When buying or renewing any type of insurance for your business, you have to strike a balance between price and coverage.

“Since the recession, so many buyers are making decisions about insurance based on price alone. They know they need insurance, so they take the lowest-price option, many times sacrificing coverage or service or both,” says Steve Grane, partner, Millennium Corporate Solutions. “The problem comes in, however, if something happens and they’re not covered. Then there can be all kinds of negative consequences to deal with.”

Grane says that the goal of a good broker or agent should always be to get his or her client the best coverage at the best price.

“If the broker or agent doesn’t have your best interests at heart, you could really get burned,” he says.

Smart Business asked Grane for tips on how buyers can get the most bang for their buck when making insurance purchasing decisions.

What should a buyer do if his or her rates have increased to a price that is higher than expected?

The first instinct may be to go price shopping. But you have to think about your risk at the present time. Is it different than it was a year ago? Is it going to become greater over the coming year? Each situation is different.

You then have to weigh the premium increase and total cost against how much it will cost if you have a claim that’s not covered. Talk with your broker or agent. There might be places where you can raise your deductible.

You should also see what other options are available in the market. Get three bids. Make sure the bids are for the same coverage you already have. Request a face-to-face meeting. You can usually determine rather quickly if the person is legitimate. If the person is ethical, he or she will lay out the premium costs and all the coverages in a way that you can easily understand. Ask for the names of people you can call to assess how responsive this person is. You want someone who is accessible — someone who will return your call within a few hours, not a few days.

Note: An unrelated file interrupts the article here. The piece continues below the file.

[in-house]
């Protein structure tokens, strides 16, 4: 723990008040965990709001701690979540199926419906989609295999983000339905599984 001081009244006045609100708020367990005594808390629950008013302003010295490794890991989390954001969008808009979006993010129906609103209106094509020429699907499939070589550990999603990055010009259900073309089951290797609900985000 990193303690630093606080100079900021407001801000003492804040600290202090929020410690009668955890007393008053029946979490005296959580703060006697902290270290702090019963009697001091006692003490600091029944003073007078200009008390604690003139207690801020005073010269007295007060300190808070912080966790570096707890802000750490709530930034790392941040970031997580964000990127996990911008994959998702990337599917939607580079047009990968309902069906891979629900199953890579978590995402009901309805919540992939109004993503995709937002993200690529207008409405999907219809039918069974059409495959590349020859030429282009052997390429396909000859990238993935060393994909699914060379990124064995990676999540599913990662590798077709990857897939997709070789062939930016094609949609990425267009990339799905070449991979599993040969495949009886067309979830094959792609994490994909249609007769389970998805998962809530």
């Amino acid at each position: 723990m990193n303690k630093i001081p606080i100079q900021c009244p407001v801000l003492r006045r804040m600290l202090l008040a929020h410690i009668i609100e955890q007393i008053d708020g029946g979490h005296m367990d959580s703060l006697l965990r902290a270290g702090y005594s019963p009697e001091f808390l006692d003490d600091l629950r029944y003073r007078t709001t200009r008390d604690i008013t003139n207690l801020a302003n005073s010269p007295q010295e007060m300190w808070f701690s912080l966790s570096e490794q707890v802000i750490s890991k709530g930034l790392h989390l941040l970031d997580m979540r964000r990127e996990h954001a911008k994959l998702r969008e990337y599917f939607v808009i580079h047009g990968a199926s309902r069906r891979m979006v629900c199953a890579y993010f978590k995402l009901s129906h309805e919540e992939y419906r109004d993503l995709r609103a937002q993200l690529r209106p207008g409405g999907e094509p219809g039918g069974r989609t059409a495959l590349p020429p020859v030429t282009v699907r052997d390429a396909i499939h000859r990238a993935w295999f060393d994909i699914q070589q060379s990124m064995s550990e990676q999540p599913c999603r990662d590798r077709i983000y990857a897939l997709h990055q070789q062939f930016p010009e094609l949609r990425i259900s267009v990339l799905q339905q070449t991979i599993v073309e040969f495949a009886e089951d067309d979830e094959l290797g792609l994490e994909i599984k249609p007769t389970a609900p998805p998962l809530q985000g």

What else should the buyer look for when comparing bids?

You have to compare apples to apples. Ask your current broker or agent to give you a comparison sheet on the main coverages. Ask him or her to write out what is covered and what the limits are. Then ask others who are bidding to do the same. For example, say you are responsible for homeowner association (HOA) insurance. The total insured value on the declarations page is $10 million. The agents or brokers who are submitting bids should come in and take a square foot inventory and then provide you with a cost analysis of what it would cost to reconstruct the property per square foot. They would use this as a guideline to come up with total insured value. In some cases, it may be determined that you are underinsured.

How can being underinsured cost more in the long run?

Let’s look at the liability that comes from being on the HOA board. There are many different directors’ and officers’ liability policies out there. You can get a very inexpensive policy as part of the main policy, but it’s not going to cover much. For about 10 percent more, say around $1,000, you can get 60-70 percent more coverage to protect board members against things such as wrongful acts, sexual harassment, nonmonetary claims and spousal liability. Board members are volunteers, and if a homeowner decides to sue, even for nonmonetary claims, it can end up costing the volunteers a great deal of money out of their own pockets if they are not adequately insured.

If coverage levels are comparable and it comes down to price, what next?

Service is just as important as price. What would happen if you actually had to file a claim? How professionally will the claim be processed, and how swiftly? Is the insurance company A-rated on AM Best? Is the adjustor easy to reach?

How can the buyer be sure that the claims will be processed quickly?

You can’t know for sure until you have a claim. That is where the importance of the relationship with the broker or agent comes into play. If you find out the hard way that the company with the lowest price is not responsive, it can cost you thousands of dollars of your own money trying to fix problems while you are waiting for a claim to be settled.

How often should insurance needs be reassessed?

Talk with your broker or agent at least four or five times throughout the year, and always at renewal. This way, if there are any changes, or anticipated changes, the broker or agent can ensure that your insurance coverage reflects the changes. You should view your broker or agent as a partner. They are like football officials. At the worst games, there are all kinds of complaints about the calls; at the best games, you don’t even realize they are there.

STEVE GRANE is a partner with Millennium Corporate Solutions. Reach him at (949) 679-7131 or SGrane@mcsins.com.

Published in Los Angeles